|Recognition of professional qualifications||4||3||7|
|Free movement for services||1||2||1||2||6|
|Free movement of goods||2||1||1||1||5|
|Access to education||1||1||1||3|
|Free movement of workers||1||2||3|
|Taxation and customs||1||1||2|
|Free movement of capitals and financial services||1||1|
- Cases closed within 10 weeks: 75%
- Longest handling time: 503 days
- Most cases (lead centre): Ireland (31) and Sweden (30) handled most cases of this type followed by Germany (9), Spain (8) and Belgium (7)
Examples of difficulties relating to the single market in SOLVIT (as reported in the SOLVIT database):
EU citizens trying to get their professional qualifications recognised in another country met with:
- problems in getting professional qualifications recognised in the crafts sector in Ireland
- delays in getting professional qualifications recognised in France.
Cross border goods and services providers expereinced the following:
- unjustified technical requirements (removal of EU certified tow bar, steering wheels) for passenger cars in Spain
- individual approval for mechanical coupling devices in France
- ban of type approved transport equipment for cars in Germany
- requirements to market products in Czechia allegedly incompatible with the mutual recognition principle.
Problems with taxation:
- the disproportionate procedure to obtain a refund for coffee tax imposed upon a cargo in transit in Germany
- discriminatory capital gains tax for non-residents in Portugal.
EU citizens faced the following social security issues when moving cross border:
- unjustified reduction or refusal of family benefits in Austria due to different classification of the benefits when the children live in another country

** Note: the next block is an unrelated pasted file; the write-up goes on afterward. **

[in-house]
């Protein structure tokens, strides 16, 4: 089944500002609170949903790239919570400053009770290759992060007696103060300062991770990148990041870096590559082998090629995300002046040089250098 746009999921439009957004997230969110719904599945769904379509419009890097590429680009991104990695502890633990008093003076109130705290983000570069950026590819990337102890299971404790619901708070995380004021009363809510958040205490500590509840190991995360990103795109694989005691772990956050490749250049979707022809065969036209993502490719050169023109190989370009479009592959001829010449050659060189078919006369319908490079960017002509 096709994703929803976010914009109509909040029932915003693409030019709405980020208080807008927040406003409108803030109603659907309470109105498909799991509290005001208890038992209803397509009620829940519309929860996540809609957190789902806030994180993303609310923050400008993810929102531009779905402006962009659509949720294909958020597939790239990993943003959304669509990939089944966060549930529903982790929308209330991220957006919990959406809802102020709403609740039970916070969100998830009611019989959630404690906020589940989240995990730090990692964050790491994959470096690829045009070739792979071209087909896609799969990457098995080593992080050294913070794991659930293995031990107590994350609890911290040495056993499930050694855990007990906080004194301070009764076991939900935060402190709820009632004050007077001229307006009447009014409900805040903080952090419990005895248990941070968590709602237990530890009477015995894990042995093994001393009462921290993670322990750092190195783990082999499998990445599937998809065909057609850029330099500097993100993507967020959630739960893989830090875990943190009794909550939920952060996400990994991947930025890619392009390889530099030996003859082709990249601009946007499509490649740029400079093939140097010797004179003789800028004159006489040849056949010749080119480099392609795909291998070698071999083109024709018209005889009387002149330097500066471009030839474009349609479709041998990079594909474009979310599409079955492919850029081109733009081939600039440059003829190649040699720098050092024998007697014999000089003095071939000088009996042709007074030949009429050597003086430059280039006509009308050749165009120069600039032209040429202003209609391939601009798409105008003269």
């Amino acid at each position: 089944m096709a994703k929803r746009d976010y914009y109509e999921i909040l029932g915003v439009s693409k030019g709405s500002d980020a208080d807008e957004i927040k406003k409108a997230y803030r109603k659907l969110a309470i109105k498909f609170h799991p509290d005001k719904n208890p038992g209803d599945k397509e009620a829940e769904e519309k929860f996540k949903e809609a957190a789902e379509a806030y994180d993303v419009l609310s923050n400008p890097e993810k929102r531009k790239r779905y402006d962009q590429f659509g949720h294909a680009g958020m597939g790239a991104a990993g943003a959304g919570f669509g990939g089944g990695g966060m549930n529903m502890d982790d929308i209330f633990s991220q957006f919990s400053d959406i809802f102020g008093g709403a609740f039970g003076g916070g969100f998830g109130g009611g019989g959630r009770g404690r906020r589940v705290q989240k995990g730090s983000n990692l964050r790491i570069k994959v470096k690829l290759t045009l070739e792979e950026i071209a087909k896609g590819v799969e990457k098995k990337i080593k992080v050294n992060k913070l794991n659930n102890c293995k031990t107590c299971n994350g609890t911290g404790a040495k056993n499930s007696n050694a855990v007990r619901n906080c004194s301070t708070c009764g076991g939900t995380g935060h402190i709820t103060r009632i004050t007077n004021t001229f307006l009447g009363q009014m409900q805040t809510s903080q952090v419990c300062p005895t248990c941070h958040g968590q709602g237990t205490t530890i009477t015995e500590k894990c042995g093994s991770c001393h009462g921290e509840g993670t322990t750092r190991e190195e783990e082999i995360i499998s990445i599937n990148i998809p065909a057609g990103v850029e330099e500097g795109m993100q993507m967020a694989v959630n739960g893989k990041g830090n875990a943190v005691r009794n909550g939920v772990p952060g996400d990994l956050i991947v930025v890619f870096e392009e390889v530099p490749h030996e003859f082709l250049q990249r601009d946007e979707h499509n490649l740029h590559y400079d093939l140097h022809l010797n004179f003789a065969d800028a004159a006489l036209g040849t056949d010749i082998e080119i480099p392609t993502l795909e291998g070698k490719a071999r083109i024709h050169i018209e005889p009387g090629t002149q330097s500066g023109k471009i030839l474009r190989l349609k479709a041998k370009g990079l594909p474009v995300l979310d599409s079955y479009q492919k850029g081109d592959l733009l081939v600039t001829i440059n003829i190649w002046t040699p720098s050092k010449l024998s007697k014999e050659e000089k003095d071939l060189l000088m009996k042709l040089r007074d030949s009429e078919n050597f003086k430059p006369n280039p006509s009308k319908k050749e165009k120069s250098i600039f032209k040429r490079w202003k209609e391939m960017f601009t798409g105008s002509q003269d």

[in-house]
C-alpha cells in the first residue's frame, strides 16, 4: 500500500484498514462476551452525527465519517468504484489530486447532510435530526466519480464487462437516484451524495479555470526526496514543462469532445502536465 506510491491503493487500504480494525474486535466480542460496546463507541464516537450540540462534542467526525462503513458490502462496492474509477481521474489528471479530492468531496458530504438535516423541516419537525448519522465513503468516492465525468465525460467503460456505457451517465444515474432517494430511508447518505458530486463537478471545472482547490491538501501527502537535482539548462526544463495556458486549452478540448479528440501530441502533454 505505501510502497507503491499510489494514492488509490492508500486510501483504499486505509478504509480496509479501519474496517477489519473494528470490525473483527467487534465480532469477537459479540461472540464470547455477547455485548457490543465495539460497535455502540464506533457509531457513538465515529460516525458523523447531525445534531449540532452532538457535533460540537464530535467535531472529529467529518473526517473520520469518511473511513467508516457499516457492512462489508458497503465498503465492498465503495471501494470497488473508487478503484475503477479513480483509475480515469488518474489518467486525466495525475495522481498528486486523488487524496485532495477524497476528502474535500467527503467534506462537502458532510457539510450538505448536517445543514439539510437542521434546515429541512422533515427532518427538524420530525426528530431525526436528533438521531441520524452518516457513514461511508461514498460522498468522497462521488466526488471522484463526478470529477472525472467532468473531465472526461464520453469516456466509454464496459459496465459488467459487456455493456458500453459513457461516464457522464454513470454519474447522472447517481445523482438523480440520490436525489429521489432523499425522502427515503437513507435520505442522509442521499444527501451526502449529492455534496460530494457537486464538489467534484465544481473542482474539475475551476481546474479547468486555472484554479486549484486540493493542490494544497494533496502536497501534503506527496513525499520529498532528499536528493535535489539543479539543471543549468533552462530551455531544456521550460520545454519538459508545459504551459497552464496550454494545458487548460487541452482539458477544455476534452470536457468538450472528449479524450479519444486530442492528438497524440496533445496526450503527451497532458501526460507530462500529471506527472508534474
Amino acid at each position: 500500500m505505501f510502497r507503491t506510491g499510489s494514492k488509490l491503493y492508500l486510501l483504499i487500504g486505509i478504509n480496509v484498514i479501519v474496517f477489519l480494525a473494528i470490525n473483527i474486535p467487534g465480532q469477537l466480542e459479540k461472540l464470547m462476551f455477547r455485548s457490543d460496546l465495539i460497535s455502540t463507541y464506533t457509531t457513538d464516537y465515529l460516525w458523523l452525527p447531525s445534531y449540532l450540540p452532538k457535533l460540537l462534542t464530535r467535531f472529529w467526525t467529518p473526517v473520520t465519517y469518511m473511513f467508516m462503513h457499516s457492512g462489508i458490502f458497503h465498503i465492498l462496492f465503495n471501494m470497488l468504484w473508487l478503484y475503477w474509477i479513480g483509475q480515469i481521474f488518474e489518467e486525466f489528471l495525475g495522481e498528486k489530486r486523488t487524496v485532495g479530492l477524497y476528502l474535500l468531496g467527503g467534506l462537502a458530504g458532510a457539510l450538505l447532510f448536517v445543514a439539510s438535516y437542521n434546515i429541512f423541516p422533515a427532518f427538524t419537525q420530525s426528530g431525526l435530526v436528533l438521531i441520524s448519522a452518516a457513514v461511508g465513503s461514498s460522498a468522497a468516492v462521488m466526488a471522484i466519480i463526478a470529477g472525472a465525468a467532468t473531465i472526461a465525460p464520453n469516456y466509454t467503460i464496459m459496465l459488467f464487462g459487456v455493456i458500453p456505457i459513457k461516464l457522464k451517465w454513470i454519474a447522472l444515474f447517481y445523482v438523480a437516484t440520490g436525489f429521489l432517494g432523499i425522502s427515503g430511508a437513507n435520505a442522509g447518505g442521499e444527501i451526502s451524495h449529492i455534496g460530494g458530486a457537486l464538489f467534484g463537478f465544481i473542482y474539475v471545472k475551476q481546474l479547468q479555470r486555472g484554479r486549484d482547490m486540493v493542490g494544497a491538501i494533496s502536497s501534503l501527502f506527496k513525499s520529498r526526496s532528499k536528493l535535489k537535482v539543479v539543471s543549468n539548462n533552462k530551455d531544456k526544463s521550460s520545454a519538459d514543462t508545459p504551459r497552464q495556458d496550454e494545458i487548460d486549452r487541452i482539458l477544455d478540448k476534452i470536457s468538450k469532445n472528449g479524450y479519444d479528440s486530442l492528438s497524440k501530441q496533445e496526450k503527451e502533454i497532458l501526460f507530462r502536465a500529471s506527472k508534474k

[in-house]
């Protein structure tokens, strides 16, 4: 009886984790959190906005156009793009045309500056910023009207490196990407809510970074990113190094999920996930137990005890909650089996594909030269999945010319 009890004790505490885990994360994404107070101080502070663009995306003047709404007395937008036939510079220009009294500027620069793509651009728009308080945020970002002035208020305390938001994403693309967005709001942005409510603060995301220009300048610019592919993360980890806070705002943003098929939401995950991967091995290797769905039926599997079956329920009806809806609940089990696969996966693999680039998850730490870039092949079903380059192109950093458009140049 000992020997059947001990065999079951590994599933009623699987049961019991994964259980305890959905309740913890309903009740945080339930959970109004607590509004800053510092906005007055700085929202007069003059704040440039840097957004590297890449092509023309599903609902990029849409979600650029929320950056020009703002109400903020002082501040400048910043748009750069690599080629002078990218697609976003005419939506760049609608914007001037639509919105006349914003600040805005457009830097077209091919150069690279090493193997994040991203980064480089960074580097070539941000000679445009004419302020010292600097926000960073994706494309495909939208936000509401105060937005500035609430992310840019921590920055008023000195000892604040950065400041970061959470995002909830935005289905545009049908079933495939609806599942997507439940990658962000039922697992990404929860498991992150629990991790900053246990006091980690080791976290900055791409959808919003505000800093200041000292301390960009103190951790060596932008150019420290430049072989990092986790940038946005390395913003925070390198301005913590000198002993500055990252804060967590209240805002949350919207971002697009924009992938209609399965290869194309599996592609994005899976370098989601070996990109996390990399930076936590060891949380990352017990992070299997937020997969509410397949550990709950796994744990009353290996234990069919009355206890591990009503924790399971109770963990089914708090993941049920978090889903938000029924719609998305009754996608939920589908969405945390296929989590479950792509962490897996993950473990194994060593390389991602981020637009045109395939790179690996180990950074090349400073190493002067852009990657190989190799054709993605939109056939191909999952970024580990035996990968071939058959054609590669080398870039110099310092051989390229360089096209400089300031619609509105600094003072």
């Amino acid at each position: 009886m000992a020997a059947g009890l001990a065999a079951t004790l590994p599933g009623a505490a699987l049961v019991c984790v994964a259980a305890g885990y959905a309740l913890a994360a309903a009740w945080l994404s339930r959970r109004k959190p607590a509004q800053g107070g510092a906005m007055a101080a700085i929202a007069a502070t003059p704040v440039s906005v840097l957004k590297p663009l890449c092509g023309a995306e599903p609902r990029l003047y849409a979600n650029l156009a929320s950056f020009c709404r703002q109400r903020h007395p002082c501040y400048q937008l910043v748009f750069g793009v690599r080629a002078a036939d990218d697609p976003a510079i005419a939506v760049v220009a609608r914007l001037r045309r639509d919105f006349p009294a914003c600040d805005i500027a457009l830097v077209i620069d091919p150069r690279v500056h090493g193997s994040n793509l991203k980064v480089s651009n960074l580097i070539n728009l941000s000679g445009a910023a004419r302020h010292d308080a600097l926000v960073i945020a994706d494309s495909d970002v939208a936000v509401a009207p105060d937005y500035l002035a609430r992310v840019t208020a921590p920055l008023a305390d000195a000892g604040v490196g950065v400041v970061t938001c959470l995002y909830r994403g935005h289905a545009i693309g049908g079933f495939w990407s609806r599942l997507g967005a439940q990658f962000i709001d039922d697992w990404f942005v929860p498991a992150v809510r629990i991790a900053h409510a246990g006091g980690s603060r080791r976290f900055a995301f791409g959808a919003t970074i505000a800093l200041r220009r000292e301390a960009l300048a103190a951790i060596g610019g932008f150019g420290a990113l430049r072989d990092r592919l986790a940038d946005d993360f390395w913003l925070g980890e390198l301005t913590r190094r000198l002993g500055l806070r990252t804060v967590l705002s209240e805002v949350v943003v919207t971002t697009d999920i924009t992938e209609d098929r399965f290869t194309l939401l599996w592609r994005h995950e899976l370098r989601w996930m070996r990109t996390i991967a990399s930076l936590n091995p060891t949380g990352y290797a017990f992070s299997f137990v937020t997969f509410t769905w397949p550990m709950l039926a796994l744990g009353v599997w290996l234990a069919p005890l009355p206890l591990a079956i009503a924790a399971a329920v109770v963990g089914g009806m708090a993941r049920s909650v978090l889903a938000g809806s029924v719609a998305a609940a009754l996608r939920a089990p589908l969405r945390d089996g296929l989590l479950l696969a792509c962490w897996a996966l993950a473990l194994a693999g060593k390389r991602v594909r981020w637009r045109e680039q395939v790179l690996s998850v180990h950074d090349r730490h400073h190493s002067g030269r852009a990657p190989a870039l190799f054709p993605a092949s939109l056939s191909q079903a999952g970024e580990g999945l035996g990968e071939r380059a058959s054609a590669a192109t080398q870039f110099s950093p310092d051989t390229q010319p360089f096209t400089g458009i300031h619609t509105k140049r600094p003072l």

- only national diplomas are recognised for the service credit of diplomas which generates a higher pension amount and gives access to an early pension scheme in Belgium
- social security contributions to rental income for non-residents in France.
Problems with entry and residence rights:
- delays in issuing residence cards to non-EU family members of EU citizens in Norway and Sweden
- residence cards to non-EU family members of EU citizens are not considered in Belgium within the required 6 months,
- difficulties for EU citizens to get listed in the population register and obtain a personal identification number (PIN) which is necessary to get access to certain essential public and private services in Sweden
- delays in issuing entry visas to non-EU family members of EU citizens in Ireland
- unjustified conditions and refusals for short-term visas for non-EU family members of EU citizens in Ireland, Slovenia and Sweden
- denial to immediately issue a registration certificate for EU citizens in Belgium
- validity of residence card limited to expected UK membership in Germany
- Article 3 (2) of Directive 2004/38 on extended and other family members has not been transposed in Poland.
Issues of discrimination
- free admission to certain museums and monuments in Portugal is granted only to residents and not to other EU citizens
- refusal to allow more than 2 first names on documents based on the Personal Name Act in Slovenia
- condition of residency or close ties with Sweden to hunt in certain periods
- only Greek nationality can work in managerial positions in the public sector in Greece
- refusal to recognise non-national ID cards for certification purposes in Sweden
- only foreign residents are unsubscribed from the local population registry if their continued residence cannot be verified every 5 years in Spain
- discrimination in access to digital procedures for non-national doctors in Portugal.
Staffing level in SOLVIT centres
The chart below shows current staffing levels (i.e. staff time spent on SOLVIT work) in relation to caseload.
The number of staff (FTEs or full-time equivalents) should be determined by the caseload of the SOLVIT centres: